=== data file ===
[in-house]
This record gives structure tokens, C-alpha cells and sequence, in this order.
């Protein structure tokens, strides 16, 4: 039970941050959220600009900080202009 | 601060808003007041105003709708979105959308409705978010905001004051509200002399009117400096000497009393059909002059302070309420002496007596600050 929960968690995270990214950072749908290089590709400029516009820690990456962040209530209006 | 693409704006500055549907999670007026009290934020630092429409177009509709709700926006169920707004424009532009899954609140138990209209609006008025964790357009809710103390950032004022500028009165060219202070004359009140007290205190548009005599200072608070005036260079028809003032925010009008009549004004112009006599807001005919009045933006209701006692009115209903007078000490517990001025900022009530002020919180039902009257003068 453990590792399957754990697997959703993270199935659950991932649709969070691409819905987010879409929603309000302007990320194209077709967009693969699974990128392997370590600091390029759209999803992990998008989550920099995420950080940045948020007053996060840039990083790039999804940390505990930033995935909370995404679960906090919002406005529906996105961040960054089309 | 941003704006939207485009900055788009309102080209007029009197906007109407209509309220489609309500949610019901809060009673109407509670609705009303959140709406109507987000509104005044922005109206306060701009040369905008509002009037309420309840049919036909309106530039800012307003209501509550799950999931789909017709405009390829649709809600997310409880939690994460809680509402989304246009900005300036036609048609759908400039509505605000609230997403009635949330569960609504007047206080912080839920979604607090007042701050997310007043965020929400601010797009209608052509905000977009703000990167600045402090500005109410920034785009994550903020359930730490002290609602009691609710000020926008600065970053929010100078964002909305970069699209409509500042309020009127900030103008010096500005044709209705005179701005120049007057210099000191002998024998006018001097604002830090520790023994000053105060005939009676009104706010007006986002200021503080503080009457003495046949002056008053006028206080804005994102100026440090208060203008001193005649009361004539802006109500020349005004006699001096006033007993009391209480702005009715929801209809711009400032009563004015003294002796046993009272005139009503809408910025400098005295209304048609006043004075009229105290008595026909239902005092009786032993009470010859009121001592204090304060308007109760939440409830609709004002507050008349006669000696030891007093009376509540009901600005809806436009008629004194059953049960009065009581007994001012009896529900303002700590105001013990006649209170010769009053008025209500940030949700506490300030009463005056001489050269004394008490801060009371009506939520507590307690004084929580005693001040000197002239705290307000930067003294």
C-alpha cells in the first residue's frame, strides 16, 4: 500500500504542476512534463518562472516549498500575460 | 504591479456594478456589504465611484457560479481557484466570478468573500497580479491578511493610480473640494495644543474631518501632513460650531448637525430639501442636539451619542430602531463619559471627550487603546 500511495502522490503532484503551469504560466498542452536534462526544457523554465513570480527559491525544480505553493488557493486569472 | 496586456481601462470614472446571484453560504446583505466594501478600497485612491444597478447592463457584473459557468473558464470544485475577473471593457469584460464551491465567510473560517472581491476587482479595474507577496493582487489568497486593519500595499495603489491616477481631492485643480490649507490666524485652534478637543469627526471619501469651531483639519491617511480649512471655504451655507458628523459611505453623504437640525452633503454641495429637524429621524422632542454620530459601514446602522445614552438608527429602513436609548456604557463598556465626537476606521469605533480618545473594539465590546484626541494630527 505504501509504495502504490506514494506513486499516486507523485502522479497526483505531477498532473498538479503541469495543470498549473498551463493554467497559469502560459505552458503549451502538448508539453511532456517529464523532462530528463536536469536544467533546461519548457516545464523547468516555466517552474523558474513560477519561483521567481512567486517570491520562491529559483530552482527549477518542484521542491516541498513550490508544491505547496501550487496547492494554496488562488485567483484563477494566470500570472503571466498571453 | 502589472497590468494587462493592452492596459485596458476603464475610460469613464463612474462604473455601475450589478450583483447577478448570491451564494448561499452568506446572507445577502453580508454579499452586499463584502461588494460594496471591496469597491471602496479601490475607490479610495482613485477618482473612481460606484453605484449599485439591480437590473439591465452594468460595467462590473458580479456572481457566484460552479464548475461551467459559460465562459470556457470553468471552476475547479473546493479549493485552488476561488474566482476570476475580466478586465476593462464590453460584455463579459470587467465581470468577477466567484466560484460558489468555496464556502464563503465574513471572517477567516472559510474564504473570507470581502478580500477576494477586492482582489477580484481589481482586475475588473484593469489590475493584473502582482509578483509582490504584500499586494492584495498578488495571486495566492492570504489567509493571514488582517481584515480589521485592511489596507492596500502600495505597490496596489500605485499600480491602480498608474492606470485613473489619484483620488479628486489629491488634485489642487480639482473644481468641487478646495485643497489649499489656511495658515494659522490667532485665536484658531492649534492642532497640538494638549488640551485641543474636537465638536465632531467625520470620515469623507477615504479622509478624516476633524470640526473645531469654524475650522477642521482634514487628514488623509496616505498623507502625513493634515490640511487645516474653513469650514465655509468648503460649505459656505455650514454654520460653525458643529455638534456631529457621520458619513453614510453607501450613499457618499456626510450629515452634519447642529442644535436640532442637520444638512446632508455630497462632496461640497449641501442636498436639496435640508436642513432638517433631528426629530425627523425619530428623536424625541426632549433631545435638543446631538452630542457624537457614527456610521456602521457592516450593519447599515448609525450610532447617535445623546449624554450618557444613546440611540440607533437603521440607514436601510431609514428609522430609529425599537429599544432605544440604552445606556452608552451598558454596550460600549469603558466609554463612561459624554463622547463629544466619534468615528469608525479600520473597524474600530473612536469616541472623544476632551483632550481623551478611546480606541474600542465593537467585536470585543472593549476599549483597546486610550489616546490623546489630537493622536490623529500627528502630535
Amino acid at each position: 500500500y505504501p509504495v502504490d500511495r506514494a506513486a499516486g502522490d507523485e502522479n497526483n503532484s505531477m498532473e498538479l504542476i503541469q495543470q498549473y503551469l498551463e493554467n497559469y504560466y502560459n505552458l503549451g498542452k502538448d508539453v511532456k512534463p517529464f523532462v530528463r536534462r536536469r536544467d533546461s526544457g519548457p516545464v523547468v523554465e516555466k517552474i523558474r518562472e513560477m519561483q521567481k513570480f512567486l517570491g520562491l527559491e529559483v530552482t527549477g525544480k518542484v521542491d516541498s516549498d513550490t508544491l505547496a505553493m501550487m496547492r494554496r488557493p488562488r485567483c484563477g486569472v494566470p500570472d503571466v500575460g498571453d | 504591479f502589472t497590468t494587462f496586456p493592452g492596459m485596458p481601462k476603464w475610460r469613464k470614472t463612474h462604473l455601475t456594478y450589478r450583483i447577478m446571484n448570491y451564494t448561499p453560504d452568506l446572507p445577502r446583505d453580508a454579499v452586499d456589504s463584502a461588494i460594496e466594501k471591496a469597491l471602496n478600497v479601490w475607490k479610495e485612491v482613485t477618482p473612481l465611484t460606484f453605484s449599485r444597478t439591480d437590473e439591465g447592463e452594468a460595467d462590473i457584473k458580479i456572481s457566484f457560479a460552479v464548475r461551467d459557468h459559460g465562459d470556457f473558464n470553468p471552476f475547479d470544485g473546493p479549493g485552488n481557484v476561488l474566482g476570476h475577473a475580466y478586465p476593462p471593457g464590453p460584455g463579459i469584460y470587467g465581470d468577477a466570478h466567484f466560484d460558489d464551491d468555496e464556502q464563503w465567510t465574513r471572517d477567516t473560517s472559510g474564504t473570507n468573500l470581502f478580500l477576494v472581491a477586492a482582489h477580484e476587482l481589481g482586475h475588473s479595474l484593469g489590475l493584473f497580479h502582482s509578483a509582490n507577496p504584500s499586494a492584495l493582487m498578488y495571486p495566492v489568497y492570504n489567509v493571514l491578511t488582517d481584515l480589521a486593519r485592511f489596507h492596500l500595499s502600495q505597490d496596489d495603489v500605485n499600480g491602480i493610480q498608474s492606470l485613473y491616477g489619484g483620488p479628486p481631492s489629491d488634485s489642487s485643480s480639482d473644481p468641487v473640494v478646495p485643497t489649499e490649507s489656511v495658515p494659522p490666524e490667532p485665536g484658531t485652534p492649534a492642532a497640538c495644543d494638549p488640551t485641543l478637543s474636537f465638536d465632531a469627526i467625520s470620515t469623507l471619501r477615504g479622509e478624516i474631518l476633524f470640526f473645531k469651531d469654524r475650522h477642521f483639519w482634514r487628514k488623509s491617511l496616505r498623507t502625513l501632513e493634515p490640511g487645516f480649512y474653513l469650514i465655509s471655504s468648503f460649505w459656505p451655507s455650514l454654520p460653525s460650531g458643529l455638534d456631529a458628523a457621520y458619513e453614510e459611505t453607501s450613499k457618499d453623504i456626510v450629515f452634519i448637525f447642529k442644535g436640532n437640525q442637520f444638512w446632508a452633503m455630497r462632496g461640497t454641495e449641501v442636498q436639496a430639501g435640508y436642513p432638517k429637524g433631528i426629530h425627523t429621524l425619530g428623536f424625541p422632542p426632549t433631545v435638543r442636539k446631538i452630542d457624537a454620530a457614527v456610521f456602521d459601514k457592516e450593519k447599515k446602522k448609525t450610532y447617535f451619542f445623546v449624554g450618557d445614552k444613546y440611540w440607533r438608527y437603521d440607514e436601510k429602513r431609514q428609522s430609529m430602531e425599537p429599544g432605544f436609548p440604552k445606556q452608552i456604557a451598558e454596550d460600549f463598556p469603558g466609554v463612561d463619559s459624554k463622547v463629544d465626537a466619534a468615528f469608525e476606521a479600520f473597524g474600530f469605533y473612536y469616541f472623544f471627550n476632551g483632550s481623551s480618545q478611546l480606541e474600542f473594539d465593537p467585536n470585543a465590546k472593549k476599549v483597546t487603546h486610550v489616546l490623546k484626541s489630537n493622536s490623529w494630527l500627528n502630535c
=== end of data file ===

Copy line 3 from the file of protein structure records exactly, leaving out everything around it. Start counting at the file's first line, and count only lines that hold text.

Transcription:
């Protein structure tokens, strides 16, 4: 039970941050959220600009900080202009 | 601060808003007041105003709708979105959308409705978010905001004051509200002399009117400096000497009393059909002059302070309420002496007596600050 929960968690995270990214950072749908290089590709400029516009820690990456962040209530209006 | 693409704006500055549907999670007026009290934020630092429409177009509709709700926006169920707004424009532009899954609140138990209209609006008025964790357009809710103390950032004022500028009165060219202070004359009140007290205190548009005599200072608070005036260079028809003032925010009008009549004004112009006599807001005919009045933006209701006692009115209903007078000490517990001025900022009530002020919180039902009257003068 453990590792399957754990697997959703993270199935659950991932649709969070691409819905987010879409929603309000302007990320194209077709967009693969699974990128392997370590600091390029759209999803992990998008989550920099995420950080940045948020007053996060840039990083790039999804940390505990930033995935909370995404679960906090919002406005529906996105961040960054089309 | 941003704006939207485009900055788009309102080209007029009197906007109407209509309220489609309500949610019901809060009673109407509670609705009303959140709406109507987000509104005044922005109206306060701009040369905008509002009037309420309840049919036909309106530039800012307003209501509550799950999931789909017709405009390829649709809600997310409880939690994460809680509402989304246009900005300036036609048609759908400039509505605000609230997403009635949330569960609504007047206080912080839920979604607090007042701050997310007043965020929400601010797009209608052509905000977009703000990167600045402090500005109410920034785009994550903020359930730490002290609602009691609710000020926008600065970053929010100078964002909305970069699209409509500042309020009127900030103008010096500005044709209705005179701005120049007057210099000191002998024998006018001097604002830090520790023994000053105060005939009676009104706010007006986002200021503080503080009457003495046949002056008053006028206080804005994102100026440090208060203008001193005649009361004539802006109500020349005004006699001096006033007993009391209480702005009715929801209809711009400032009563004015003294002796046993009272005139009503809408910025400098005295209304048609006043004075009229105290008595026909239902005092009786032993009470010859009121001592204090304060308007109760939440409830609709004002507050008349006669000696030891007093009376509540009901600005809806436009008629004194059953049960009065009581007994001012009896529900303002700590105001013990006649209170010769009053008025209500940030949700506490300030009463005056001489050269004394008490801060009371009506939520507590307690004084929580005693001040000197002239705290307000930067003294």